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5 of 5 people found the following review helpful By Magnetic on December 4, 2010
Format: Audio CD
The irony of the song "Don't let it end" is the key here. The Styx empire of classic rock ended with this album. I will state my status as a Styx fan prior to "Kilroy Was Here" and after. Prior to KWH I had the "Paradise Theater" album and I did enjoy it as a kid back then. It may not have been the best Styx album of all time but it was their most popular and pretty consistent as an album. Before "Paradise Theater", I only knew of Styx from the singles of that era. Back in the 45 rpm era, those were what really sold in that time. I have the 45s of "Babe" and "Lights" and I think I have "Why me" also. Anyway, I was a limited Styx fan at the point of time when "Paradise Theater" came out.

As for the "Kilroy Was Here" days of Styx, I was just getting into being a Rush fan so honestly KWH was not on my musical radar at the time. With me the controversial side of the release of the album doesn't even have a say in my musical history so no story from me here about that. I really only know of the controversy from seeing the VH1 special in the 90s.

On to the review, I think a two-star rating is fair enough. After just now listening to the album in it's entirety for the first time in a year or so, the weak songs are still weak to me. I do happen to love "Mr. Roboto", I do like "Don't let it end" very much and "Heavy Metal Poisoning" is a pretty good rocker, but the rest of the songs are just not good, IMHO. I know some people on here list other tracks and they have stated their opinions of them and I respect that, but honestly the rest of the tracks are weak in comparison to the three mentioned above.

Get this cd only for completist purposes only.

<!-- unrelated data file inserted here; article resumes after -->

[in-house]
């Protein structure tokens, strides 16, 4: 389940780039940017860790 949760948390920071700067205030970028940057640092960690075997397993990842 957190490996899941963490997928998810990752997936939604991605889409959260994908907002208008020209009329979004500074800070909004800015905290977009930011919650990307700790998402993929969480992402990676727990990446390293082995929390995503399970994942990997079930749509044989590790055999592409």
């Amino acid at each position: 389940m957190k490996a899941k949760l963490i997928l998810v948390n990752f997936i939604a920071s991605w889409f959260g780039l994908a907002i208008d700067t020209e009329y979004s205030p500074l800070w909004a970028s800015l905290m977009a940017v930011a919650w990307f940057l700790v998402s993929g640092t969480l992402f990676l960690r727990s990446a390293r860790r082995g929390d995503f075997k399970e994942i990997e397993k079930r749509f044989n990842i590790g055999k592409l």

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39 of 52 people found the following review helpful By Art E. Rocker on February 18, 2003
Format: Audio CD
What were they thinking? Or should I ask what was Dennis DeYoung thinking? His ever-expanding ego and arrogance finally took its toll on the band with this album which drove Tommy Shaw away for 13 years! He got away with the concept-driven Paradise Theater because the catchy "The Best of Times" and Tommy Shaw's "Too Much Time on My Hands" helped it sell a few million. Not to mention it was 1981 and popular music was at its worst.
But then along came 1983 and "Kilroy Was Here". It came with a storyline that could have easily been penned by a 7th grader, and a live show filled with some of the most vomit-inducing dialogue that ever graced a stage. Dennis' character was named Robert Orin Charles Kilroy. His initials were R.O.C.K. Get it??? Are you sure?
Dennis, Dennis, Dennis. This album was all you. All your idea, all your fault! This is why you've been kicked out of the band....TWICE. Long gone was the Dennis DeYoung of "Come Sail Away" and "Lady". We were introduced to the new persona that stays with us to this day. It started with the Paradise Theater's "Billy-Joel-meets-Liza-Minelli" persona, and on Kilroy became the "Andrew-Lloyd-Weber-swallows-a-robot" Dennis.
Why?